Polish experts have confirmed that the missile that killed two people at a grain facility in November last year was launched from Ukraine, the Polish newspaper Rzeczpospolita reported.
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The rocket's explosion in Poland, a NATO member, heightened concerns that the war in Ukraine could escalate into a more acute conflict by triggering the alliance's mutual defense clause, but Warsaw and NATO said at the time they believed the missile was Ukrainian, reducing fears of escalation.
Sources familiar with the investigation told Commonwealth that Poland had determined that the missile that hit the village of Przevoduv was an S-300 5-W-55 air defense missile launched from Ukrainian territory.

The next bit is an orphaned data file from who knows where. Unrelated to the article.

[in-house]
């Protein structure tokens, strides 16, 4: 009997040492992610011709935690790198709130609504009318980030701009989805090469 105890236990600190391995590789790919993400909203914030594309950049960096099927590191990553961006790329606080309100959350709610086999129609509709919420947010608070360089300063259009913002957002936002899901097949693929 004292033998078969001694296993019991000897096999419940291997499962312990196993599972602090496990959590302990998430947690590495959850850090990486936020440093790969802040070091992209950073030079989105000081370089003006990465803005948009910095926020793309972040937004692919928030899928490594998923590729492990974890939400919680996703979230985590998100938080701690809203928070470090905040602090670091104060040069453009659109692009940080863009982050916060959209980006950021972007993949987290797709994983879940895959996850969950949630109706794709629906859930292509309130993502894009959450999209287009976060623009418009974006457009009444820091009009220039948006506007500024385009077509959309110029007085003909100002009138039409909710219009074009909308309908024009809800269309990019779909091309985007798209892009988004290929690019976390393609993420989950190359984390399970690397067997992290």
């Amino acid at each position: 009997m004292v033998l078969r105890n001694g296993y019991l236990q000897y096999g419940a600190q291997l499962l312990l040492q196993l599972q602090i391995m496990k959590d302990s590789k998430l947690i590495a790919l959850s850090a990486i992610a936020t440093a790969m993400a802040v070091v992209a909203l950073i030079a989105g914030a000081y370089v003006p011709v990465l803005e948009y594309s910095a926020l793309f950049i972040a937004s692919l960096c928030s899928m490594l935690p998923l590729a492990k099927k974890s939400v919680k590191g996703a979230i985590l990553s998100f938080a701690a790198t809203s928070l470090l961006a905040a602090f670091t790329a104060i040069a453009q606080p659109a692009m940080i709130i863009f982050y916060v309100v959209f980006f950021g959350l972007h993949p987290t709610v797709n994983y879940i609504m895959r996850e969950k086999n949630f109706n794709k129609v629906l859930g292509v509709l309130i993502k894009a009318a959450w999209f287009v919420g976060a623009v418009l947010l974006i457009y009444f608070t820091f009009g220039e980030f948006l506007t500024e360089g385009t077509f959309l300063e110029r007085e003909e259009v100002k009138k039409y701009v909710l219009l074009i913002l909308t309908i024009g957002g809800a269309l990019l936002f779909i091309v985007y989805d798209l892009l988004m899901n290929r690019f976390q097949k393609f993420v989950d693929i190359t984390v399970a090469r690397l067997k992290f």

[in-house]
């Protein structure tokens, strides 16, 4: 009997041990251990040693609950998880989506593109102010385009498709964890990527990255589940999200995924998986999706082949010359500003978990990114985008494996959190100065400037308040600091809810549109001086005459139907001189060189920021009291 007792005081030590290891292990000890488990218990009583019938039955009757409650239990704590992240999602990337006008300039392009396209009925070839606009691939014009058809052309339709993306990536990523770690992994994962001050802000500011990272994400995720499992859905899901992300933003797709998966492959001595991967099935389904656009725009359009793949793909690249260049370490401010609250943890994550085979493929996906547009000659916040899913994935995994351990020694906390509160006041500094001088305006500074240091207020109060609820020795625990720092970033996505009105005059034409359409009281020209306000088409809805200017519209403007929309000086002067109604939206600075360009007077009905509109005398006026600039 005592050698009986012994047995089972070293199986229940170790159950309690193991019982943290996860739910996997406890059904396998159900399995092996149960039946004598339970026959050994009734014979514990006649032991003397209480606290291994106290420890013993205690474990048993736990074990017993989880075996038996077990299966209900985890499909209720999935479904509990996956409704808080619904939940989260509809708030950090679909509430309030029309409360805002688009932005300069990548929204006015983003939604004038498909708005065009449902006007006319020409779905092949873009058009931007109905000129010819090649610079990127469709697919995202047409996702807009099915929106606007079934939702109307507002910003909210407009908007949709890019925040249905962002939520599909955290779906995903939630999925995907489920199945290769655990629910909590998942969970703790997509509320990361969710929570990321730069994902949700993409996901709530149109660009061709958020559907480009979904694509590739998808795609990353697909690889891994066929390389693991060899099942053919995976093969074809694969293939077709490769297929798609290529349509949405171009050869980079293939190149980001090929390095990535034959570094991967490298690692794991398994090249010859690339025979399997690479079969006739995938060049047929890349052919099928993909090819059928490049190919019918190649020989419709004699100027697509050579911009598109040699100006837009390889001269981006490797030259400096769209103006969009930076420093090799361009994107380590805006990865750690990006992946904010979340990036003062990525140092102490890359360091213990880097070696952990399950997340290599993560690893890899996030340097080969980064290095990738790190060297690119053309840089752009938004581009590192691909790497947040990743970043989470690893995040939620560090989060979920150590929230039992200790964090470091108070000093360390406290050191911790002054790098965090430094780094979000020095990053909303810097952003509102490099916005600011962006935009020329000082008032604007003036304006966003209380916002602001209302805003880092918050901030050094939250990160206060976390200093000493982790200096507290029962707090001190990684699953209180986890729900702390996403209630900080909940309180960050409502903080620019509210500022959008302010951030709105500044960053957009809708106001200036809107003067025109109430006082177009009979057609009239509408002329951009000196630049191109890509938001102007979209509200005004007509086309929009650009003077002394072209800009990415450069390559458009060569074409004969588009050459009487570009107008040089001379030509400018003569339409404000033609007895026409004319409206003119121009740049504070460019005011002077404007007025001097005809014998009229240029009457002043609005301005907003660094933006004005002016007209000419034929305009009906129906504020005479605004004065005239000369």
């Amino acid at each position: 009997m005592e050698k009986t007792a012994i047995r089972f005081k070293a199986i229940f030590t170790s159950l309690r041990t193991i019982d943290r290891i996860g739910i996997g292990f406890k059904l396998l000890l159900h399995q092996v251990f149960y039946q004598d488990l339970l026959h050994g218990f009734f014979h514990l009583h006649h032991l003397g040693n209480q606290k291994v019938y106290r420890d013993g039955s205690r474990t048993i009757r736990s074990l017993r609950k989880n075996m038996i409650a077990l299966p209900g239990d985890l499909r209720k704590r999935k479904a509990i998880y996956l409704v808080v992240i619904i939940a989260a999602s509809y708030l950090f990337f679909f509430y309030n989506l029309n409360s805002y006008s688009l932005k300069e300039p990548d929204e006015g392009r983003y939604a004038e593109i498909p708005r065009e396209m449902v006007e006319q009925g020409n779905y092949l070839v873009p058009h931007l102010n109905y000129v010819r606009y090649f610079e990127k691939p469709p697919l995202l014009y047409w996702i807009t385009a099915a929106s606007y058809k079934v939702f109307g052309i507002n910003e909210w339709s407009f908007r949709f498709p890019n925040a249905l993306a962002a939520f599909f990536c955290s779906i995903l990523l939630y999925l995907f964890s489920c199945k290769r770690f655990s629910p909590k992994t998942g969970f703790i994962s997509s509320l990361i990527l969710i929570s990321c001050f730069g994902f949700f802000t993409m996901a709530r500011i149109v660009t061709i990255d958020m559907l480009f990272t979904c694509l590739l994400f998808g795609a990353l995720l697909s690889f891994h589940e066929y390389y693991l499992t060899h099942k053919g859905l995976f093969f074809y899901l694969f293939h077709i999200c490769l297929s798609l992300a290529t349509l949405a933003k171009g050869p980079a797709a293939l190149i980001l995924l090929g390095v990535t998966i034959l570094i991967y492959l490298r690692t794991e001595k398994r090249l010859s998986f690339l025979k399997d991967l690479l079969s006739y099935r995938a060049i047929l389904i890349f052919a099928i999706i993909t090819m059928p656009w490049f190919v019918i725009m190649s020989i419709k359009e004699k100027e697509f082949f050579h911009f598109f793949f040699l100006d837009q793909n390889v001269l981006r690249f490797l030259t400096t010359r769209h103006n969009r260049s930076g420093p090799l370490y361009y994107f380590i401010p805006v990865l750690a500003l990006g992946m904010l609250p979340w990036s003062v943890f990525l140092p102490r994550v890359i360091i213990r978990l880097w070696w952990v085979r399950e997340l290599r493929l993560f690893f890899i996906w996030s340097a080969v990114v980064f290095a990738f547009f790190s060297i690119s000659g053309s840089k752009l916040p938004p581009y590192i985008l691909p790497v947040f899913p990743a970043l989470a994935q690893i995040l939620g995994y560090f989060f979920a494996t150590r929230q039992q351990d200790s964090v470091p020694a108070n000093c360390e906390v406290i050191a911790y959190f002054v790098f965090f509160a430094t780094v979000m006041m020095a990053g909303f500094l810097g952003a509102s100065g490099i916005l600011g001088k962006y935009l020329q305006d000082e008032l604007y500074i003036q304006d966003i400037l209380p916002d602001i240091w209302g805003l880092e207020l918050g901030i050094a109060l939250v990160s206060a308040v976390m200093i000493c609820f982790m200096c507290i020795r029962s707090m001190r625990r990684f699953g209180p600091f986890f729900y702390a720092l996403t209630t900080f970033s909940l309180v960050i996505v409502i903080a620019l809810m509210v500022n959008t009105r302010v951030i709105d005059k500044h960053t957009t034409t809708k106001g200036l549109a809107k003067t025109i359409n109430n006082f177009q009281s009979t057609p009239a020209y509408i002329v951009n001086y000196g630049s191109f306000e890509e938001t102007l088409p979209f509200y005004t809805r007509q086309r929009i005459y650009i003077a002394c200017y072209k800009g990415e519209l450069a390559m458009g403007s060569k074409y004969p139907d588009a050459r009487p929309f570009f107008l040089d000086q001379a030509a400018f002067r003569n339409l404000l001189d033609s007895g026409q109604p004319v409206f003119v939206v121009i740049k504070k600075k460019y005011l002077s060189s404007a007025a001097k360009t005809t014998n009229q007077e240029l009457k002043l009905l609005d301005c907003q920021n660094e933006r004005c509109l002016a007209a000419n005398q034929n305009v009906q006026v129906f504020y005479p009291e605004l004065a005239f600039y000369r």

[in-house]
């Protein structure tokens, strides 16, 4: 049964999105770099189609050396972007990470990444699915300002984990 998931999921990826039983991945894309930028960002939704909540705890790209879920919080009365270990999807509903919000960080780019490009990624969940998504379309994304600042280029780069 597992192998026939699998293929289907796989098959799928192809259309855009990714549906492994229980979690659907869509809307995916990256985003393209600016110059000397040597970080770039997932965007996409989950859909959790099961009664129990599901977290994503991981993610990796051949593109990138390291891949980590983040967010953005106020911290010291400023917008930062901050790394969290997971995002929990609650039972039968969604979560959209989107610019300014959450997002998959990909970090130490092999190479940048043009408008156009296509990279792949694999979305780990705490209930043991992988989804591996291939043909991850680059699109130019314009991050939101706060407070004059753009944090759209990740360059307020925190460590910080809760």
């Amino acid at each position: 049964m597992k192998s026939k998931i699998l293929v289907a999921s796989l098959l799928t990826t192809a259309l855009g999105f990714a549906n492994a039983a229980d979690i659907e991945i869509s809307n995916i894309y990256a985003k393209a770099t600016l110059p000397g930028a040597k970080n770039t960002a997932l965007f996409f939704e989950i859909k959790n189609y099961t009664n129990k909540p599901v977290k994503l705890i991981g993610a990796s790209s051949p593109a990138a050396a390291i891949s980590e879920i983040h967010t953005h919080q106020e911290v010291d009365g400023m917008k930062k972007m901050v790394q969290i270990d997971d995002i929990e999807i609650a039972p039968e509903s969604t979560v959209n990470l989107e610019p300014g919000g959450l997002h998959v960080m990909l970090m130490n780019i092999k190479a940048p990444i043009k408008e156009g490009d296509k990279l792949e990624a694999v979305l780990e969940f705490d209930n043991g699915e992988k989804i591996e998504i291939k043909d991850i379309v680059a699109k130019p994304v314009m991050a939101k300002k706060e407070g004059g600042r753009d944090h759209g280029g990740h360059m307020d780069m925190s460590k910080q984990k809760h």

"The missile has a range of between 75 and 90 kilometers. At that time, Russian positions were in a place from which there was no way for a Russian missile to reach Przevoduv," the newspaper said, citing a source.
Ukraine has denied any of its missiles crashed in Poland. The Commonwealth said the Ukrainian side had not provided any investigation material to Polish investigators.
Warsaw: Evidence shows Poland blast caused by misguided Ukrainian missile
The newspaper quoted Łukasz Lapczynski, a spokesman for the Polish prosecutor's office, as saying that the prosecution had received the opinion of the experts, but did not disclose its contents because it was confidential. Lapczynski was not immediately available for comment and prosecutors have not yet responded to a request sent by Reuters.
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